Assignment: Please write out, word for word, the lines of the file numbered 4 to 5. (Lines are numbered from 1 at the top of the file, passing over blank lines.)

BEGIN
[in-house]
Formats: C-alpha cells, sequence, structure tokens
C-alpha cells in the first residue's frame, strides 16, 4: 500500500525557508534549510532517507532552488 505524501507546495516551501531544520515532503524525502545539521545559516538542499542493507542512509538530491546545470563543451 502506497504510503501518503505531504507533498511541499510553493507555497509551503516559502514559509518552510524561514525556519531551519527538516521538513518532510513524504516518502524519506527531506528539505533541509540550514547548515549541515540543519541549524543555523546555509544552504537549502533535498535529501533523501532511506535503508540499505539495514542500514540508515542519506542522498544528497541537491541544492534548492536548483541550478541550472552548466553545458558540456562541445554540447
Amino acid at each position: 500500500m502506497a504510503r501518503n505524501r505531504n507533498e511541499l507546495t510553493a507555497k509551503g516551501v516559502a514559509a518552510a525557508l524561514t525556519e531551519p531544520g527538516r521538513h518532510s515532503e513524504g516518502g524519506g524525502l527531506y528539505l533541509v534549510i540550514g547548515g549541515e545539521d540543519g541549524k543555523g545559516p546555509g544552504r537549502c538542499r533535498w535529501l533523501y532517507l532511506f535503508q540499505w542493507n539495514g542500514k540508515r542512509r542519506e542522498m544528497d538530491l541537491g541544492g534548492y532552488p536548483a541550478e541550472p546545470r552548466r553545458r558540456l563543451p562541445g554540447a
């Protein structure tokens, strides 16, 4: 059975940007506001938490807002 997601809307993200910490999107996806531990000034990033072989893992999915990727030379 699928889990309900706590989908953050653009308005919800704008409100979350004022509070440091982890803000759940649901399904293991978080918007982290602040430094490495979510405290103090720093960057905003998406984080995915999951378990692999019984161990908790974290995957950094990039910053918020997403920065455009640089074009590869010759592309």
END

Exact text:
Amino acid at each position: 500500500m502506497a504510503r501518503n505524501r505531504n507533498e511541499l507546495t510553493a507555497k509551503g516551501v516559502a514559509a518552510a525557508l524561514t525556519e531551519p531544520g527538516r521538513h518532510s515532503e513524504g516518502g524519506g524525502l527531506y528539505l533541509v534549510i540550514g547548515g549541515e545539521d540543519g541549524k543555523g545559516p546555509g544552504r537549502c538542499r533535498w535529501l533523501y532517507l532511506f535503508q540499505w542493507n539495514g542500514k540508515r542512509r542519506e542522498m544528497d538530491l541537491g541544492g534548492y532552488p536548483a541550478e541550472p546545470r552548466r553545458r558540456l563543451p562541445g554540447a
């Protein structure tokens, strides 16, 4: 059975940007506001938490807002 997601809307993200910490999107996806531990000034990033072989893992999915990727030379 699928889990309900706590989908953050653009308005919800704008409100979350004022509070440091982890803000759940649901399904293991978080918007982290602040430094490495979510405290103090720093960057905003998406984080995915999951378990692999019984161990908790974290995957950094990039910053918020997403920065455009640089074009590869010759592309």